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How Does Ibuprofen Work?

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Dr. Stewart Adams spent five years experimenting with different chemical compounds in order to come up with a non-steroid alternative to treat rheumatoid arthritis. As he toiled away in the 1950s alongside his colleague, John Nicholson, in the UK, the compounds they found the most interesting were actually made of the weed killer they used in the Boots agricultural department. They looked at hundreds of samples and chose the best to send to clinical trial, without any luck finding an active ingredient to treat arthritis.

After a few alterations, the duo created new compounds that increased their confidence. Eventually, they got it right and patented the medication in January 1961.

The way ibuprofen works is a medical mystery, but it is known that the drug stops the release of cyclooxygenase, an enzyme that is responsible for making prostaglandins, which are essentially the body’s pain receptors. A simpler way of explaining how ibuprofen works is that it reduces the hormones that cause inflammation and pain in your body.

The body reacts to ibuprofen in two ways: it dulls achiness shortly after it’s taken, but the anti-inflammatory part of the medicine can take up to several weeks. It is used on patients during surgeries to relieve pain without completely sedating the patient. The medicine, which is among pain relievers and anti-inflammatories on the World Health Organization’s “Essential Drugs List,” can also protect patients from blood clots.

The dosage is different for each situation and varies from children to adults. For example, women who have menstrual cramps should take 200 to 400 milligrams every four to six hours, while adults with osteoarthritis or rheumatoid arthritis should start with an initial dose of 400 to 800 milligrams every six to eight hours and then increase to a daily dose not more than 3200 milligrams. A lot of people take ibuprofen for headaches, but more than 400 milligrams hasn’t been shown to be any more effective than one or two pills. For children, the recommended dose in babies aged 6 months up to 11 years is 10 milligrams every six to eight hours for pain. Ibuprofen is also used to treat pain in pediatric rheumatoid arthritis, cystic fibrosis, and patent ductus arteriosus. This is a condition where the two blood vessels that let blood flow around the baby’s lungs while in the uterus does not close.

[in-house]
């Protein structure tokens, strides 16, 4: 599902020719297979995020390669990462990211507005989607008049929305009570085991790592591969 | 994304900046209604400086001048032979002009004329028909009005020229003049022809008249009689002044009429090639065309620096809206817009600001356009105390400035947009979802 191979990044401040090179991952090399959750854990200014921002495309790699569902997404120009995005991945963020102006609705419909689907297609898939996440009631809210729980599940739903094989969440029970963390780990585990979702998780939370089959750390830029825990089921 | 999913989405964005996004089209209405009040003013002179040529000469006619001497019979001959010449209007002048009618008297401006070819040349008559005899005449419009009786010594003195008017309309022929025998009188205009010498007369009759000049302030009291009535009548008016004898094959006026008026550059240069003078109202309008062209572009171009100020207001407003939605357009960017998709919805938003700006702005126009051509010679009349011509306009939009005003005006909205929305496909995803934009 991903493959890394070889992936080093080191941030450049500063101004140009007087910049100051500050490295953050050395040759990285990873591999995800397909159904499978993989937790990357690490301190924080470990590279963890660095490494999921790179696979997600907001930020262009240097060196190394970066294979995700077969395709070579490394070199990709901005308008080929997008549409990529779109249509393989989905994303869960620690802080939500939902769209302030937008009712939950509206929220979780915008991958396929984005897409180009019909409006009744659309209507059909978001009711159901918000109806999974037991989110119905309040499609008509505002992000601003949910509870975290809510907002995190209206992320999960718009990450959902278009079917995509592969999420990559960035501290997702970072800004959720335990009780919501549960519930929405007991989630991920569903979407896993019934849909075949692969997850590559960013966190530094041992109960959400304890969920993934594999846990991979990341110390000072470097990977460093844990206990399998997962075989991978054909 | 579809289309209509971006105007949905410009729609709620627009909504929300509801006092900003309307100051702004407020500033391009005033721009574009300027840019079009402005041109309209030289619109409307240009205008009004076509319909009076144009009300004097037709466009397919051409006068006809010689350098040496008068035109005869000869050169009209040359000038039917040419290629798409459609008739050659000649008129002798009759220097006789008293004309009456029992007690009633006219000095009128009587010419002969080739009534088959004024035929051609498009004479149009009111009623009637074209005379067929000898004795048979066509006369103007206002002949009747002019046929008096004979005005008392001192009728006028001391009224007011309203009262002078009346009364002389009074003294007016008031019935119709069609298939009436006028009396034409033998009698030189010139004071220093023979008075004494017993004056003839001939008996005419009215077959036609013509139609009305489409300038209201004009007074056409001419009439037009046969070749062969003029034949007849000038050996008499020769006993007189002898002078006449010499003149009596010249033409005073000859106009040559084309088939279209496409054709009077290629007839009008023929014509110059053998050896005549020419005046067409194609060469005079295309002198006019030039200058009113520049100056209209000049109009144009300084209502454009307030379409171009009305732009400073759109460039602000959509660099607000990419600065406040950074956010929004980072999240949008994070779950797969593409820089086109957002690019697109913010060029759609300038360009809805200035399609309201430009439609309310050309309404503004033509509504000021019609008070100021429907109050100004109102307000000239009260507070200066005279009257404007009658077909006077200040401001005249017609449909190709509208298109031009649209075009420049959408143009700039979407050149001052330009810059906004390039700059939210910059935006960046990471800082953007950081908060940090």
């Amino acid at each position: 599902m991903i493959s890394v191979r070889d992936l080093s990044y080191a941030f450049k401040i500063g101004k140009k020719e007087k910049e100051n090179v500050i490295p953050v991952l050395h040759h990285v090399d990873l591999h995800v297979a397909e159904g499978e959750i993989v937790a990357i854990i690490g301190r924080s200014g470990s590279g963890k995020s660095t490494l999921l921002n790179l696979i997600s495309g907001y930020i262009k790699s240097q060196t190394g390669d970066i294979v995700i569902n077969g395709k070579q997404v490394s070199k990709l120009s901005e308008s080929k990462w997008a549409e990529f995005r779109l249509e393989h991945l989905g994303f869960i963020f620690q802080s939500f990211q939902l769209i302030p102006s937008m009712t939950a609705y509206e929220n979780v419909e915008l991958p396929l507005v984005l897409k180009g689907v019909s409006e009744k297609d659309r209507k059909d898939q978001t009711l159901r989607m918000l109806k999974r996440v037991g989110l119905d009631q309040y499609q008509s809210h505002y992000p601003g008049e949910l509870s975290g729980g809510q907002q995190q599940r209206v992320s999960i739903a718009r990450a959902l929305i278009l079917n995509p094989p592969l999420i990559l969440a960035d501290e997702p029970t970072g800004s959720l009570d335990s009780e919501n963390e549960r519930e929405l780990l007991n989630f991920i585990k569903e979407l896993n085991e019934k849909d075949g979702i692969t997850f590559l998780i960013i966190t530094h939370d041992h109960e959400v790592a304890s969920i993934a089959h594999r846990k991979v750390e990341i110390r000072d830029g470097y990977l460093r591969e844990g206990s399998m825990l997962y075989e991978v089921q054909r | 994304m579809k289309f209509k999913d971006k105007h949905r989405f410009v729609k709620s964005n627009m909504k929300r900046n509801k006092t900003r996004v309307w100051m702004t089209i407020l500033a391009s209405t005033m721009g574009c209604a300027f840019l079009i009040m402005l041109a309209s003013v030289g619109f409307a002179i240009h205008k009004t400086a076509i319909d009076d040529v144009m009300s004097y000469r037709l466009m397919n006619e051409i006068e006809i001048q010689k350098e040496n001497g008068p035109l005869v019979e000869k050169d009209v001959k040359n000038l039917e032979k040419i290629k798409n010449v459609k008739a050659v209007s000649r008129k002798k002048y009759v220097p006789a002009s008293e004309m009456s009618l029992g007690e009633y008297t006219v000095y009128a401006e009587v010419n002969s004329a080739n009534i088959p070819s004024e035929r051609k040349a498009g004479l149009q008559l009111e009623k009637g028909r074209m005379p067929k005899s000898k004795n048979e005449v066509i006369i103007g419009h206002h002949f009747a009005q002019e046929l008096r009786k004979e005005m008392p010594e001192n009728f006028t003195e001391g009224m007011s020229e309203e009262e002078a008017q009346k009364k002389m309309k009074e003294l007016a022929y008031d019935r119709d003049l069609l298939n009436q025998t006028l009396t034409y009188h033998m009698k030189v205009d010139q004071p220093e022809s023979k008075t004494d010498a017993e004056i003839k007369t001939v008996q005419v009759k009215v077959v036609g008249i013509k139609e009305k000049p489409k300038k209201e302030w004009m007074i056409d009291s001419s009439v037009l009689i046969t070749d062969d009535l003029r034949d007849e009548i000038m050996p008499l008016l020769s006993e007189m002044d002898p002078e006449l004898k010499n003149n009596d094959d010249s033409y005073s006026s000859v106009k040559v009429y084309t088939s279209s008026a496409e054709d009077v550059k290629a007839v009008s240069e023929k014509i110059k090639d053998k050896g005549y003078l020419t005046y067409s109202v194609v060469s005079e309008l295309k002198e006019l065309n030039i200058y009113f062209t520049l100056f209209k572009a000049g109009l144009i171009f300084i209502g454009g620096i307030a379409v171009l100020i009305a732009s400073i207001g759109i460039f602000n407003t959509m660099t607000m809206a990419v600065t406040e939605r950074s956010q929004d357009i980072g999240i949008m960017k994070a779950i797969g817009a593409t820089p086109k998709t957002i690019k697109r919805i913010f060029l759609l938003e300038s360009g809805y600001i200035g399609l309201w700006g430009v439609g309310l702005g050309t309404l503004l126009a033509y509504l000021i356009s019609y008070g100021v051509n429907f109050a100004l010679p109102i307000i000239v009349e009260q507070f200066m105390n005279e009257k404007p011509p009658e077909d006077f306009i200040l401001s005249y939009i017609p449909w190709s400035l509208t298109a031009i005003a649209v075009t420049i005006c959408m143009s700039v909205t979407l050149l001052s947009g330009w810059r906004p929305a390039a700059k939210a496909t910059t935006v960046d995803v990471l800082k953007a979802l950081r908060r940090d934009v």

Because all pills travel through the small intestine into the liver and then dissolve into the bloodstream to take effect, ibuprofen will treat all the pain in your body, not just your sprained ankle. Minnesota pharmacist Allyson Schlichte said the body and medication is similar to a lock and key system. “The medicine is like the key,” she said. “It searches all over the body until it finds the locks that it fits into.” This is also the reason why medications like ibuprofen have so many side effects. “That drug doesn’t know where to go – so it’s working where it shouldn’t,” she said.

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